By Erin Sherbert
By Rachel Swan
By Erin Sherbert
By Erin Sherbert
By Erin Sherbert
By Albert Samaha
By Erin Sherbert
By Erin Sherbert
At the end of Candlestick Point pier, Khari Evans gets a bump. His pole bucks. His line goes taut. It's a sunny November day with a mild breeze -- perfect fishing weather -- and this is what Evans has been waiting for.
"Might be a keeper," he says, grinning under his Raiders ski cap as he reels in his catch. The other fishermen scramble from their poles to watch. Soon, Evans has hoisted a thrashing 4-foot leopard shark out of the water and halfway up the side of the pier.
"Oooo-wee!" shouts one of the anglers. "That's an arm right there!"
Evans has fished these waters for years. He knows that the leopard shark, named for its dappled skin, makes a toothsome meal. He knows how to slit a shark's gills and bleed its body before cooking it. He has also heard about the state health advisory for fish caught in San Francisco Bay, a body of water so contaminated the Environmental Protection Agency has labeled it a "toxic hot spot." But, like most Bay Area anglers, Evans doesn't know the specifics of the advisory. He's never studied the county's yellow warning sign, the one with fine print in seven languages. He's not aware that the leopard shark has a higher average mercury content than any fish in the bay; or that bleeding it does nothing to drain the toxins from its muscle tissue.
Lucky for him, he's off the hook this afternoon. Mere inches from being hauled onto the pier, Evans' leopard shark twists off the line and disappears into the milky green water. It heads back toward the nearby Hunters Point Superfund site, where the U.S. Navy once hosed down radioactive ships and industrial waste still leaches into the bay.
Evans shrugs. It's time to go home. He breaks down his rig. As he ambles back onto terra firma, he glances at the yellow sign at the base of the pier.
"Huh," he says. "I guess you can't eat shark."
But people do. They eat just about anything they pull out of the water here. They eat things that spawn and grow and swim in a chemical brew pumped into the bay from abandoned mines, city sewers, and agricultural and industrial runoff. It is not a healthy diet.
In 1994, the state EPA issued an advisory for San Francisco Bay that warned of potentially dangerous levels of mercury and other toxins in local fish. Still in effect today, the advisory recommends that adults eat no more than two meals from the bay per month. That adds up to roughly 16 ounces of fish. Pregnant women, nursing mothers, and children under age 6 should only eat half that amount. They should also avoid striped bass and sharks of certain sizes. Nobody should eat striped bass over 35 inches.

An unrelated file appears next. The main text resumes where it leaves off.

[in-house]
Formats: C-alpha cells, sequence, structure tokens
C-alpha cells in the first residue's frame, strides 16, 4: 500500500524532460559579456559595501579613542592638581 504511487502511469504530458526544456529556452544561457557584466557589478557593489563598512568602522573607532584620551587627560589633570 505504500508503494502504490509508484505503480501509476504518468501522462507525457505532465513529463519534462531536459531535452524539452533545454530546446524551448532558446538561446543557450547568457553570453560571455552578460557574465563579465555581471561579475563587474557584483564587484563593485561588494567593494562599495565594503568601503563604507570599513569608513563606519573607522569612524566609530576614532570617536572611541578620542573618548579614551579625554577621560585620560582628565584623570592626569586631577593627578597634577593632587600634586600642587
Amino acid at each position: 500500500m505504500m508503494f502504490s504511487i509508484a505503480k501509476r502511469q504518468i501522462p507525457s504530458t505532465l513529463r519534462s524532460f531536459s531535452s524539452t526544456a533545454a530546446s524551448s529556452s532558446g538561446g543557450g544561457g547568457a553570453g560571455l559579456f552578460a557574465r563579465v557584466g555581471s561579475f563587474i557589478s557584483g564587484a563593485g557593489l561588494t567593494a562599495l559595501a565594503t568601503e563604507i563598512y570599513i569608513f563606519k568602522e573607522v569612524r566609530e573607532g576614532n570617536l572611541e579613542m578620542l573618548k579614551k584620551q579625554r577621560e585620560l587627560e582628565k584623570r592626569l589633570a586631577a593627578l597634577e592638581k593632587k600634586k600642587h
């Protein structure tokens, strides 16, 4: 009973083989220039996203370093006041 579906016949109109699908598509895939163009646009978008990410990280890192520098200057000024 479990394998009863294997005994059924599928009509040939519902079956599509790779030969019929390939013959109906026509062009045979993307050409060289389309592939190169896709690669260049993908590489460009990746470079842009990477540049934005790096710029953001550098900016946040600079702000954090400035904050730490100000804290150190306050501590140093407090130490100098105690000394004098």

The warning is detailed; awareness of it is, generally, vague. In 2001, the state's Department of Health Services published a comprehensive survey of 1,300 Bay Area anglers. Sixty-one percent had heard of the advisory, but only 34 percent could recall its specifics.
With little understanding of the dangers they face, many people who eat fish from the bay are unwittingly loading up on a nasty buffet of contaminants. Besides mercury, several other chemicals have oozed into the food chain: electronic insulators and flame retardants such as PCBs and PBDEs; dioxins; and insecticides such as chlordane and DDT. They all do damage to the body. Many can cause cancer.
People who rely on the bay for food are most at risk. They also exhibit the most dangerous fishing practices, studies show. These anglers come mainly from low-income minority communities and often eat more fish than the advisory recommends, sometimes consuming three times the monthly limit. They eat striped bass, halibut, white croaker, and shark, all large species at the top of the food chain. Thanks to a process called biomagnification, these seemingly desirable fish are actually more dangerous than smaller fry.
As chemicals enter the water and sediment of the bay through runoff and air pollution, they are taken up by plankton. Small fish eat the plankton. Big fish eat the small fish. When humans eat the big fish, they absorb all the chemicals that have built up in the food chain. Many subsistence fishermen also come from cultures that consume the head, innards, and skin of the fish, where toxins concentrate.
"In the Laotian culture, we eat it all," says Torm Normpraseurt, the head of the Laotian Organizing Project, a community outreach group. "And some people fish every day."
Activists have pleaded with the state and the city to boost angler awareness for years. For years, they've received the same reply: Go fish. Little headway has been made since the mid-'90s, when the San Francisco Department of the Environment created signs for the owners of 14 county fishing sites to post and maintain. "But it's not mandatory," says Ken Sato, a spokesman for the Department of the Environment.